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E3 gaming show: What investors may have missed

A general view of atmosphere at the 2014 E3 Electronic Entertainment Expo held at the Los Angeles Convention Center on June 11, 2014.
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A general view of atmosphere at the 2014 E3 Electronic Entertainment Expo held at the Los Angeles Convention Center on June 11, 2014.

The E3 after a console hardware launch is always an awkward one for investors.

The excitement that surrounds new game systems often has a sweeping effect on share prices of companies in the video game space—but it's hard to get as worked up about game announcements the following year.

Truth be told, the years that follow a console introduction are actually much more important for the industry, though, since it's games that ultimately move the machines. And analysts liked what they saw at this year's annual video game trade show.

"We came away from E3 with a view that the industry's pipeline of games is strong and should build momentum for the next-gen platform beginning in September and continuing through 2015 and beyond," said Eric Handler of MKM Partners.

The optimism comes from a few places. First, the reliable franchises, like Activision's "Call of Duty" and Ubisoft's "Assassin's Creed," look stronger than ever. Additionally, several smaller independent games caught the eye of showgoers, and could boost system sales of Microsoft's Xbox One and Sony's PlayStation 4. (More importantly, those independent studios could be the next big developers—and acquisition targets for publicly traded publishers.)

While this fall/holiday season will see a number of key releases, the industry is still likely another 12 months away from reaching its sweet spot from an installed-base perspective. That's true of the games, too.

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Holiday 2014 has a solid lineup of titles— including "Destiny," "Forza Horizon 2" and "Super Smash Bros."—but 2015 is shaping up to be even more active. Among the games due out next year are "Halo 5: Guardians," "Uncharted 4: A Thief's End," "Rise of the Tomb Raider," "Tom Clancy's The Division" and "Rainbow Six: Siege." That will make for a very competitive holiday season, but it could also be a financial windfall for publishers.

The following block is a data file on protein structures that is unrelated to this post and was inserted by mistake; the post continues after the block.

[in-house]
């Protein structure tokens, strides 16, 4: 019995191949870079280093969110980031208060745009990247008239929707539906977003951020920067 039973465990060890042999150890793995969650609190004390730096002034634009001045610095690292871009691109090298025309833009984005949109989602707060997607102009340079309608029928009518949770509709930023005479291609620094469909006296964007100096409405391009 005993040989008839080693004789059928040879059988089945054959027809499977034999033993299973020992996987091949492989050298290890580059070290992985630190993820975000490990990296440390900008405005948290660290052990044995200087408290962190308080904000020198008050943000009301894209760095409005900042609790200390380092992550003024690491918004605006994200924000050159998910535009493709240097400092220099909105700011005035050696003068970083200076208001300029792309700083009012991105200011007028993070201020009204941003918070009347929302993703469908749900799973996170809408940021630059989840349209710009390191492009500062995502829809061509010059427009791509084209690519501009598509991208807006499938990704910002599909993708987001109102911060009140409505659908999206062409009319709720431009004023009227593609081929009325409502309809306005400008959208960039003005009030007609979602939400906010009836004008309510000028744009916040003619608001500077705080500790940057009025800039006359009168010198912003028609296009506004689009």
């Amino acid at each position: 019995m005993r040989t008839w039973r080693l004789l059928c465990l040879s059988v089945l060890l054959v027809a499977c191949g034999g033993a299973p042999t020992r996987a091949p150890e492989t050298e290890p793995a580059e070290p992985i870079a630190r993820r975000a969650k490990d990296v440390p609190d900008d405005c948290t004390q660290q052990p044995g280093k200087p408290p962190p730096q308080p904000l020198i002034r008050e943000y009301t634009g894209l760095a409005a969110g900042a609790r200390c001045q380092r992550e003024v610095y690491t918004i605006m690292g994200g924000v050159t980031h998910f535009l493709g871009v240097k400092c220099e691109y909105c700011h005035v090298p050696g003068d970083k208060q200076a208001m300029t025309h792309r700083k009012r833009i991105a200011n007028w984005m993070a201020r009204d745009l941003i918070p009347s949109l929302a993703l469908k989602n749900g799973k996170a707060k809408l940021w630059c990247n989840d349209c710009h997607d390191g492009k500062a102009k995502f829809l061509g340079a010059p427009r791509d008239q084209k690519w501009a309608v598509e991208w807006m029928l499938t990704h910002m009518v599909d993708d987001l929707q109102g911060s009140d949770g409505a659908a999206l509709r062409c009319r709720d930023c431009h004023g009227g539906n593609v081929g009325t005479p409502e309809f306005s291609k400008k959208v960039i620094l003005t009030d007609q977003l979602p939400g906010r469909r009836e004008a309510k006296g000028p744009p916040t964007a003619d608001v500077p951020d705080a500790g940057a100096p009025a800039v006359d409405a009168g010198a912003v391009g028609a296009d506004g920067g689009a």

One of the things investors will be looking at in the days that follow E3—and as the hype machines cool down—is who "won" certain aspects of the show. It's certainly a debatable point—and one that may not be settled for as long as a couple of years. But here's our take on which companies seemed to have good shows—and which have a little more work to do.

Nintendo—Nintendo had a lot to prove this year at E3. And show attendees certainly seemed to like the games it had on display. The big question, though, was: Is it enough to turn things around for Wii U? Unfortunately, it may be too little too late. Many of the most popular games shown this week won't be out until 2015—or later. This holiday the company is relying on "Mario Kart 8" (which is already out) and "Super Smash Bros." to support the system. And while both are great, it's unclear if they're enough to convince people to buy hardware as well as the game.